There is a well-established rule in American law that you cannot sue the government without its consent. This rule, known as sovereign immunity, imposes a high bar for anyone who wants to sue the government for the negligent acts of its employees. Basically, unless Congress adopts an express exemption to the sovereign immunity rule, the injured victim is out of luck.
Fortunately, Congress has adopted a fairly broad waiver of sovereign immunity for personal injury claims. The Federal Tort Claims Act (FTCA) allows individuals to sue the federal government for negligent acts, but there are multiple exceptions to this waiver. One of the most notable is the “discretionary-function” exception.
Under this exception, you cannot sue the federal government based on an employee’s “exercise or performance or the failure to exercise or perform a discretionary function.” In simpler terms, if the law gives a federal employee any amount of discretion on how to do their job, you cannot bring a claim under the FTCA based on how that discretion is used–even if the employee was negligent. However, if the employee failed to follow a specific federal law, regulation, or policy, then the FTCA’s waiver of sovereign immunity may still apply, as that does involve any discretionary function.
Foster Logging, Inc. v. United States
The U.S. 11th Circuit Court of Appeals recently examined the application of the discretionary function exception to a case involving property damaged by a “controlled burn” conducted by the military. In April 2017, officials at Fort Stewart near Hinesville conducted a controlled burn on base property. The plaintiff in this case was conducting logging operations nearby. According to the plaintiff’s lawsuit, Forest Branch officials failed to properly monitor the burn, which spread to the plaintiff’s property and severely damaged its equipment. As a result, the plaintiff’s insurance company was liable for about $250,000 in damages, with the plaintiff incurring an additional $125,000 in out-of-pocket expenses.
The plaintiff and its insurance company subsequently sued the U.S. government for negligence. The government argued the discretionary-function exception to the FTCA applied and barred the plaintiff’s claims. Both the district court and the majority of a three-judge panel of the 11th Circuit agreed with the government and dismissed the complaint outright.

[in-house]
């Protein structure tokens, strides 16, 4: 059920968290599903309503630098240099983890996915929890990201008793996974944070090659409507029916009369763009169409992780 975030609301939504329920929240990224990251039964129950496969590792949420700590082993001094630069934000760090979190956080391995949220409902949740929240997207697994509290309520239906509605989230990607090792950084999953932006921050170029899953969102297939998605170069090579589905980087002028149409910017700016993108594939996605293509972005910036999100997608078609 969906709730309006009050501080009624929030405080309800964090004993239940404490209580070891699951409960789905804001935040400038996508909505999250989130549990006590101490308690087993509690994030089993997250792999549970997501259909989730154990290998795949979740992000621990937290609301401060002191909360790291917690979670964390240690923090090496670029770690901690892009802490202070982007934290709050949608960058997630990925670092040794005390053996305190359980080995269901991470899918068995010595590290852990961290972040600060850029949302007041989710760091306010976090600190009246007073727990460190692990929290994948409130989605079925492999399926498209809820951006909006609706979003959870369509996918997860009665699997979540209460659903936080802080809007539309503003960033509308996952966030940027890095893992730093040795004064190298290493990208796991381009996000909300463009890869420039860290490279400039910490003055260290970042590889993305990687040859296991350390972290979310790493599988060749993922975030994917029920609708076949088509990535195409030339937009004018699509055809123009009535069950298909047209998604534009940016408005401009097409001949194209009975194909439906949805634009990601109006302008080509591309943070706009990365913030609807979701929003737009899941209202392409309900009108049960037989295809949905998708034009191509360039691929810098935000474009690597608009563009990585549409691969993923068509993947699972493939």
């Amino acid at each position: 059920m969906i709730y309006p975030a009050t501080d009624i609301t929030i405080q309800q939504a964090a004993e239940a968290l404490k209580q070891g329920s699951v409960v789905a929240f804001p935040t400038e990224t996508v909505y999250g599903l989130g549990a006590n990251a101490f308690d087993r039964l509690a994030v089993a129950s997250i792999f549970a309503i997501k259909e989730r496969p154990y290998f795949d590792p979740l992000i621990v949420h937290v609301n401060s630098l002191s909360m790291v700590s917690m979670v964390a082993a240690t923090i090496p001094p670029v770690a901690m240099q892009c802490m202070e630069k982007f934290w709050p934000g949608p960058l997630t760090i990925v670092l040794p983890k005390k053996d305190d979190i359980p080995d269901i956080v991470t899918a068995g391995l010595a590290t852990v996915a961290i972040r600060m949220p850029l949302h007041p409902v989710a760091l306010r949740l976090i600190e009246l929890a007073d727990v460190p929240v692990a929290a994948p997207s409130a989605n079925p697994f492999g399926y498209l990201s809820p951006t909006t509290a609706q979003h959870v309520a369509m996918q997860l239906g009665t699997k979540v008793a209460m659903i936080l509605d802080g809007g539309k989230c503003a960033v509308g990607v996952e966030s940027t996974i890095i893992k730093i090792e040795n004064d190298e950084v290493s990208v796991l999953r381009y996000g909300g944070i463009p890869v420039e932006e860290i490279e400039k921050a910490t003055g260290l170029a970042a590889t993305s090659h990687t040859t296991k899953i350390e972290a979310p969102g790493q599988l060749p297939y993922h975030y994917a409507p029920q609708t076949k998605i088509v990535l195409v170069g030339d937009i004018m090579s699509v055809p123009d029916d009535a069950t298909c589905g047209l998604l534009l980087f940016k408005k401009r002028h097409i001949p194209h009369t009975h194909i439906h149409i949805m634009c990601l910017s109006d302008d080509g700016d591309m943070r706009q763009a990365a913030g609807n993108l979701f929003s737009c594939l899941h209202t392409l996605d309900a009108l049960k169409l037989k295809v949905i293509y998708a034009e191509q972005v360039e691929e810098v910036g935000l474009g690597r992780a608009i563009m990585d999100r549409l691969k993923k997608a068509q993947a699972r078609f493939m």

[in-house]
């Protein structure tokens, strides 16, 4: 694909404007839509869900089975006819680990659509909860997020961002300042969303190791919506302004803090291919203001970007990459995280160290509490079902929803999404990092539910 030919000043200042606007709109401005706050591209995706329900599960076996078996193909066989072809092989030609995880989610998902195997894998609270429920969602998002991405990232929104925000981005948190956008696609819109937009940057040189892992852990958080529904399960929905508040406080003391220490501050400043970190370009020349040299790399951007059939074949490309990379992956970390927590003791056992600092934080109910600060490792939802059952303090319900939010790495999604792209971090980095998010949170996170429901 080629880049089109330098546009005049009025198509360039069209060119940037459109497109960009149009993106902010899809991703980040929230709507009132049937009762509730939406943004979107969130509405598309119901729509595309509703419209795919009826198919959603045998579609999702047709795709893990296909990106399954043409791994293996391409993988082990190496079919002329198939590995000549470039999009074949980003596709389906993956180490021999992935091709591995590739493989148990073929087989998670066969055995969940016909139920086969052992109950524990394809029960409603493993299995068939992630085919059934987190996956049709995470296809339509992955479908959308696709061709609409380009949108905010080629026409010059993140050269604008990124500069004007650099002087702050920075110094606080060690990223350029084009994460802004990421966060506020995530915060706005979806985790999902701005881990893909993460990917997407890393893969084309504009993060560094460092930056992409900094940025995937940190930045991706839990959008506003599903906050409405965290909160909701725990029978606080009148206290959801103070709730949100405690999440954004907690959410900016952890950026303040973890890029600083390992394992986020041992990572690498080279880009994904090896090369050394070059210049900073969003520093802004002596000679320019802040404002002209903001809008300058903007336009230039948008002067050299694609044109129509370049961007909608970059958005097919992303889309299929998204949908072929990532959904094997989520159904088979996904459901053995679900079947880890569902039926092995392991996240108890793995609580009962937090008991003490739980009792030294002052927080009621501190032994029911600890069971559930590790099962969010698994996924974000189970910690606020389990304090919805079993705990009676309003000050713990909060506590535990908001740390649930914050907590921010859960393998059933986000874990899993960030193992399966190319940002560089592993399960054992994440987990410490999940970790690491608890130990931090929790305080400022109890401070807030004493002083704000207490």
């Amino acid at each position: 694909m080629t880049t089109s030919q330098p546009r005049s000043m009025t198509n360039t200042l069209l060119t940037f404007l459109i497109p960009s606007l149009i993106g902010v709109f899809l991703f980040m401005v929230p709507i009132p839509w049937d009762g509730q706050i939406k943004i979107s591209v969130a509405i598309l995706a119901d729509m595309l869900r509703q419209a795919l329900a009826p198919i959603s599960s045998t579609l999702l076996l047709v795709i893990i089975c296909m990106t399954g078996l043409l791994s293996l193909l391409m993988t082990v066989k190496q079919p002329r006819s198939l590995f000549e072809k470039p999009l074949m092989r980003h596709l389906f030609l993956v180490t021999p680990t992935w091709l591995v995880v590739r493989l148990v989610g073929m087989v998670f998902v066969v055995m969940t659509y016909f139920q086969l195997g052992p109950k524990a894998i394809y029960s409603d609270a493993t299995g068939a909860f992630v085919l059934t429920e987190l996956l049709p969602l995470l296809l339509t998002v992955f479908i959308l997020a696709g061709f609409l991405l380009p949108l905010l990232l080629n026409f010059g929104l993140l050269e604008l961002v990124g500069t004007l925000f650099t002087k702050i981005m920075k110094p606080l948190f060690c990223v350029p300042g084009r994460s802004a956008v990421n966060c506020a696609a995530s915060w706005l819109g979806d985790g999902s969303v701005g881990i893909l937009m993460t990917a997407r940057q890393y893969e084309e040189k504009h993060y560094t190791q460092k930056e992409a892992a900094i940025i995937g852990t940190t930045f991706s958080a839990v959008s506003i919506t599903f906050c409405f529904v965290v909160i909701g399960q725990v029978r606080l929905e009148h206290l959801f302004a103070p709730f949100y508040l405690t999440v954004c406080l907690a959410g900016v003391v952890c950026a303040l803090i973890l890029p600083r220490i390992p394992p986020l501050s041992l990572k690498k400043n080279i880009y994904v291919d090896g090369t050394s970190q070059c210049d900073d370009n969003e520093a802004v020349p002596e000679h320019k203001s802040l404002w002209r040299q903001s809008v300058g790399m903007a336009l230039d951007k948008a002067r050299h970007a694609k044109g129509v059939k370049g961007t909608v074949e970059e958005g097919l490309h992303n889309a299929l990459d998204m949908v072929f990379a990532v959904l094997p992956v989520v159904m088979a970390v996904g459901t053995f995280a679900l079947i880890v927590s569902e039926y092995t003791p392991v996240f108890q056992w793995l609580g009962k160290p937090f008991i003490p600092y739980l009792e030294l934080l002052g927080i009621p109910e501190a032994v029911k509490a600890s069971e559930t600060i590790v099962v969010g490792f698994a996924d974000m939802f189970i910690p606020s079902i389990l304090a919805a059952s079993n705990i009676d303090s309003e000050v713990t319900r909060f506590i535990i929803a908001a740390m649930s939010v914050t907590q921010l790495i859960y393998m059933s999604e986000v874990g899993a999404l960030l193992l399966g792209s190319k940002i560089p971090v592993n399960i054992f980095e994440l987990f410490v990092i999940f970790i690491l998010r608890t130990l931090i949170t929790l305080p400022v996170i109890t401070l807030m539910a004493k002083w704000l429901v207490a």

Even assuming the Forest Branch’s actions in managing the controlled burn were negligent, the 11th Circuit said that “the steps and measures taken to safely execute a controlled burn  by its nature, involves an exercise of discretion and considerations of social, economic, political, and public policy.” This is precisely the sort of discretion Congress intended to shield from lawsuits, the appellate court concluded. Additionally, the majority said the plaintiff’s lawsuit failed to identify any specific policy or rule the Forest Branch violated in controlling the burn.
The dissenting judge, however, argued that the plaintiff should not have to identify such a policy in their initial complaint. At a minimum, the case should proceed to discovery. More to the point, “The majority’s assertion that all conduct relating to a prescribed burn is shielded by the discretionary function exception is wrong.” The dissent pointed to a “Prescribed Fire Plan” issued by the National Wildlife Coordinating Group, a federal agency, that strictly regulates the use of controlled burns and thus restricts the discretion of individual employees.